Ernest Hemingway described Josephine Baker as 'The most
sensational woman anyone ever saw'. A statement proved with
Newtonian strength thanks to Cush Jumbo's one-woman tour-de-force,
Josephine and I.
Directed by Phyllida Lloyd (Mamma Mia, The Iron
Lady), the staging is reminiscent of a 1930s Parisian jazz
bar, replete with cosy clusters of tables, bottles of wine in
high-multiples and ensconced by lascivious crimson curtains.
When it comes to theatre, there is quite possibly nothing the
spectacularly named Cush Jumbo can't do. The term 'triple threat' -
describing someone who can act, dance and sing - is like a
mini-skirt to the full-length gown of Cush's talents. Of course she
acts, (multiple parts played with equal conviction that command the
stage for the entire show). But she also sings and she dances. Oh
and if that wasn't enough, she also wrote the entire screenplay and
has comedic timing to match any stand-up.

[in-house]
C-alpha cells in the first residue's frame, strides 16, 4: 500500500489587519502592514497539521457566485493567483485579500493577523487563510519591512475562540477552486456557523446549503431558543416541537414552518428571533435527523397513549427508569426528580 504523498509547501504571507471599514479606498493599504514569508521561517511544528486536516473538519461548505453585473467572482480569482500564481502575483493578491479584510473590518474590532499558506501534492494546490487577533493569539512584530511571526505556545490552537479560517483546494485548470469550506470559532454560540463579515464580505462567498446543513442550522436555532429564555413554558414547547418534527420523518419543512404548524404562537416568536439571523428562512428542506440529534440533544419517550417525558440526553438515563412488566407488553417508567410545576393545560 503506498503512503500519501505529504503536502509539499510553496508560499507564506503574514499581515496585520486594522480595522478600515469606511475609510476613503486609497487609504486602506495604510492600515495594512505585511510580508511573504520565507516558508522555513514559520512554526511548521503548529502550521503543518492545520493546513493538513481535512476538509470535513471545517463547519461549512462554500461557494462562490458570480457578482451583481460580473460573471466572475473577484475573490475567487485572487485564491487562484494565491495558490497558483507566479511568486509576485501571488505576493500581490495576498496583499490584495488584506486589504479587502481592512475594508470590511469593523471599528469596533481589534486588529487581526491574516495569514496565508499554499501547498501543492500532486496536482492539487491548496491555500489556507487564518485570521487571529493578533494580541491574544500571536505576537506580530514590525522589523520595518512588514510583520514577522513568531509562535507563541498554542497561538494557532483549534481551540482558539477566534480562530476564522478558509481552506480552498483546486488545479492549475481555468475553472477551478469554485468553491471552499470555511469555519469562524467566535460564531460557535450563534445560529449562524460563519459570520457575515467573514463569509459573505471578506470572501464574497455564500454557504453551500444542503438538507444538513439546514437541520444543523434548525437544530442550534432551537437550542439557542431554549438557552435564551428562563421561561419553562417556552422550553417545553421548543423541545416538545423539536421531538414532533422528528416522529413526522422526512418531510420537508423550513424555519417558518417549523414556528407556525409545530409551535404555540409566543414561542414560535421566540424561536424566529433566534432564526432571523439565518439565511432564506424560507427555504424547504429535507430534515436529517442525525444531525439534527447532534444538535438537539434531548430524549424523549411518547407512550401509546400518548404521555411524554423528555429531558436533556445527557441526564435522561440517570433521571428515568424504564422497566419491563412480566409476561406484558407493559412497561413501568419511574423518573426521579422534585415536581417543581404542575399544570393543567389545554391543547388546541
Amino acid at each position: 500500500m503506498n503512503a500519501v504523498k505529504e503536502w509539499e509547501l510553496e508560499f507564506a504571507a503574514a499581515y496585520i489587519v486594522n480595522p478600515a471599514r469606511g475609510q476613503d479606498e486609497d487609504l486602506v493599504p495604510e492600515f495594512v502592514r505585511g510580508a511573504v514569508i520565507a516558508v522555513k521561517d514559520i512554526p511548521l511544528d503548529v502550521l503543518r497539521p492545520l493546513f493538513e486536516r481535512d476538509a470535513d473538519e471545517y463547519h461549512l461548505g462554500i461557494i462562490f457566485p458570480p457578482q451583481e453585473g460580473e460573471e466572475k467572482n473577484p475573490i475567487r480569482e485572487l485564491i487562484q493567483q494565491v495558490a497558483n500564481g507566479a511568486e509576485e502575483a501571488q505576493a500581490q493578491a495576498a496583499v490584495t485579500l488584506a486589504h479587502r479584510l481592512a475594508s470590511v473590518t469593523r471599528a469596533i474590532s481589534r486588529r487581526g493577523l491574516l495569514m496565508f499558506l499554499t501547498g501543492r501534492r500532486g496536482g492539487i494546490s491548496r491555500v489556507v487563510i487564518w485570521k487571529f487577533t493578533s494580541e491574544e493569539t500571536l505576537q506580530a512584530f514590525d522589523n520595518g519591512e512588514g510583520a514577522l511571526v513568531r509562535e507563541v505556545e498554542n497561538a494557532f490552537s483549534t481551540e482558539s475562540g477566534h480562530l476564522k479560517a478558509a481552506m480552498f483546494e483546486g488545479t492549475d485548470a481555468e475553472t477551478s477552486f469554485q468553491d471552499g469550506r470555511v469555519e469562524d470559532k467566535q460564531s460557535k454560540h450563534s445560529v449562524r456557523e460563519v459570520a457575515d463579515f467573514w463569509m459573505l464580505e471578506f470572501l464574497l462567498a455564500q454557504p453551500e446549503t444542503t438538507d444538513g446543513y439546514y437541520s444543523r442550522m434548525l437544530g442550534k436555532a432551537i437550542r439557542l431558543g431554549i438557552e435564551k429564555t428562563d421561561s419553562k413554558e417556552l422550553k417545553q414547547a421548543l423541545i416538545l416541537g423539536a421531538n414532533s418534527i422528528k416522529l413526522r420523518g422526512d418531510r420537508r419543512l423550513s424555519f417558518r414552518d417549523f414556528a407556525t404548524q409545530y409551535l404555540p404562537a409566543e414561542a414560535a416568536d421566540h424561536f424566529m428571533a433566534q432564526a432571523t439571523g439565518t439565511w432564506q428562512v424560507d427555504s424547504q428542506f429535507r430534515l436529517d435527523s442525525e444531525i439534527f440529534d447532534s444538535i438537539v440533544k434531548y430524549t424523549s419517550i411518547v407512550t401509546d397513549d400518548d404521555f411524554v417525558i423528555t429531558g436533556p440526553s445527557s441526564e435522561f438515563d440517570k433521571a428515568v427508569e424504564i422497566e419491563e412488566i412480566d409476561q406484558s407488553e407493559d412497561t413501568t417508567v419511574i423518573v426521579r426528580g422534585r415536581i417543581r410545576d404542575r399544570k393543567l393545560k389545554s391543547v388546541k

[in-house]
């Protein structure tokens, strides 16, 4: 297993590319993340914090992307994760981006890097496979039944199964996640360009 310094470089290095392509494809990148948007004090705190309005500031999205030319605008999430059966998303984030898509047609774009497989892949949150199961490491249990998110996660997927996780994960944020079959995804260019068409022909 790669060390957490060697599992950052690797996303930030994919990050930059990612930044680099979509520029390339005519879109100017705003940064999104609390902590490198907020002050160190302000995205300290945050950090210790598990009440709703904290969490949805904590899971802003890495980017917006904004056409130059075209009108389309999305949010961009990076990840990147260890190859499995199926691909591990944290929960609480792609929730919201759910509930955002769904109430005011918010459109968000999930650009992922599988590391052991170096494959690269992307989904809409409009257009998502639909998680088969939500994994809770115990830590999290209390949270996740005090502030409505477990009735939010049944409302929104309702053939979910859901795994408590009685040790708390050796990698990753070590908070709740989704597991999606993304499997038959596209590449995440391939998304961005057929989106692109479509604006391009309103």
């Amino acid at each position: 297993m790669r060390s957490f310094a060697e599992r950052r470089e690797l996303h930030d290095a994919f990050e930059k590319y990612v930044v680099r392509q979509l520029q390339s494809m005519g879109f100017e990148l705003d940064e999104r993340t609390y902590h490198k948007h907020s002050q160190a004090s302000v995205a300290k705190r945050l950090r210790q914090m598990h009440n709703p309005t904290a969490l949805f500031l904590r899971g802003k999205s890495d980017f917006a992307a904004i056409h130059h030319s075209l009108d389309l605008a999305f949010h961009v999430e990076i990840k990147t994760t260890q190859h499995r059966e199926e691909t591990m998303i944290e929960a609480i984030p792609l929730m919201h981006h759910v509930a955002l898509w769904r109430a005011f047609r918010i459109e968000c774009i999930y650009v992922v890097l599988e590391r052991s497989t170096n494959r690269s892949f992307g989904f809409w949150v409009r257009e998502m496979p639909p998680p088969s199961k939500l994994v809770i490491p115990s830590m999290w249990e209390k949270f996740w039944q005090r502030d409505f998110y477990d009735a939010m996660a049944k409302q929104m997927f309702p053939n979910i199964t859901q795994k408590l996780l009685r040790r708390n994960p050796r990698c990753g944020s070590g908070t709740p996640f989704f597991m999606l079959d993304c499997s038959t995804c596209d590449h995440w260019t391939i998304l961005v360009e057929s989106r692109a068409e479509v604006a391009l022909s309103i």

Like the recent great biopics, (Robert Downey Junior's Chaplin
and Marion Cotillard's Edith Piaf both spring to mind), Cush
is Josephine Baker. No doubt weeks, months, possibly even
years of research went into this role as Cush appropriates every
facial tick, every angle of limb, celebrating Josephine; pioneer,
musical icon and political heroine the world over. And let's not
forget, the first ever African-American to star in a feature film,
Zouzou (1934). And, "not as the maid," quips Cush on
The night I saw the show, as the curtain closed the entire
audience rose to their feet for a thunderous standing ovation, only
slightly impeded by pauses to wipe streaming tears.
By Bridget Arsenault
Josephine and I is showing at the Bush Theatre until
Saturday 17th August 2013